These girls are part of the Karen people in Burma. When they are about five or six years old they begin wearing these rings around their necks. As they get older, more and more rings are added, pushing the ribcage down and making the neck look longer. A woman generally has about twenty or more rings around her neck. These women are considered beautiful.
These women are part of the Massai tribe in Africa. Massai women wear long dangly earrings, as many as five or six, suspended from very stretched out earlobe holes. They also shave their heads so they can carry things on them. These women are considered beautiful.
This is a painting from Europe, during the Renaissance. Women wanted to be pleasantly plump, since the more you ate the richer you were. They wanted high, wide foreheads, and would sometimes pluck their hairlines to achieve this. They wanted pale white skin, and would avoid all sun and sometimes paint their skin to look as white as possible. They wanted eyelashes that were short and thin. These women were considered beautiful.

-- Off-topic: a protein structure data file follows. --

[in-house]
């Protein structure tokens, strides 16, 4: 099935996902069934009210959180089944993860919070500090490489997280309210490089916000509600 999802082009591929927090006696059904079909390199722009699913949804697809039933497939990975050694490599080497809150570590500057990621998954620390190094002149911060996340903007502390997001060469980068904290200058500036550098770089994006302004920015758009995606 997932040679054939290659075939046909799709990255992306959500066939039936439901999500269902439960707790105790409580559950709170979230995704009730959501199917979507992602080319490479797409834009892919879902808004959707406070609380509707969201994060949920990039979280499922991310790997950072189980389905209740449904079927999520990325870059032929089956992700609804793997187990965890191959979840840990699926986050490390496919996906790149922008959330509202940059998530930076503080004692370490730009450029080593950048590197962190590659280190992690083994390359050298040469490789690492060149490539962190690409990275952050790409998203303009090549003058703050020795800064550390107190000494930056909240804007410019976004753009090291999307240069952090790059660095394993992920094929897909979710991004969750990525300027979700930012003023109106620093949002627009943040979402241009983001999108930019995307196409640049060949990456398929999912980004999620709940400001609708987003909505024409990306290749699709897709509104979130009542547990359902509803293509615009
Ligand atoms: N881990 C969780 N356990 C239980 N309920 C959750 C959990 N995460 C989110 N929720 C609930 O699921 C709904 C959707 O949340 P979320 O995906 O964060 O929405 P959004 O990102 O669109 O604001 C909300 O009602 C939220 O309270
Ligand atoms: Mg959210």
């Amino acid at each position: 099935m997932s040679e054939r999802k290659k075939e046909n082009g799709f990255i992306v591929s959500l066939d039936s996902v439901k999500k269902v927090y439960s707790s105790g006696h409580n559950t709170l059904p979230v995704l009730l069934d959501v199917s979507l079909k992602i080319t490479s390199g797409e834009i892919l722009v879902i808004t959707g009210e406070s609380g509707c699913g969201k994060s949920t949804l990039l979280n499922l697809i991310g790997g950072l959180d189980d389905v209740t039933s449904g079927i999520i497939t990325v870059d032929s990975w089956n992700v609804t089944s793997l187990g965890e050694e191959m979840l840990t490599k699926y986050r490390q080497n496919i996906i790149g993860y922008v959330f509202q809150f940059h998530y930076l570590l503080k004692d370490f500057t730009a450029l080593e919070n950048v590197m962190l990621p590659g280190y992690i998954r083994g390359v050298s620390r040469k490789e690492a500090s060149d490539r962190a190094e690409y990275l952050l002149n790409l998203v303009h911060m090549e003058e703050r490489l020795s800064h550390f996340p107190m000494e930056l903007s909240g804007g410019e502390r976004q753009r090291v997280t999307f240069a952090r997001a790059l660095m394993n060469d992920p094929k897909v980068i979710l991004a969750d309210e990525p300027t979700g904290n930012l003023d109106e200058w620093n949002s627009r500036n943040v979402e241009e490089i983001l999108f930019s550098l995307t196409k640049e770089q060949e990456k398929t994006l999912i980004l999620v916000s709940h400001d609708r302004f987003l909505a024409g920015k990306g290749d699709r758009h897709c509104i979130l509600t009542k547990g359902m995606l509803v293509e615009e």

Are you noticing a pattern here?
You may have heard the saying, “Beauty is in the eye of the beholder.” In a sense, that’s true. What is considered beautiful in one country or time period may be completely different from what is considered beautiful somewhere else.
Right now in America the thing is slim, trim, and tan. Fifty years ago being tan wasn’t nearly so popular, and women tried to be much more curvy. In fact, Marilyn Monroe would have been considered overweight by today’s standards. Who knows what will be the thing in another fifty years?
So here’s my question for you: whose definition of “beautiful” is the real beautiful?
Are the Karen, Massai, and Renaissance women less beautiful than American supermodels today?
Who has the right to say, “This is beautiful, but that isn’t”?
Can anyone have that right?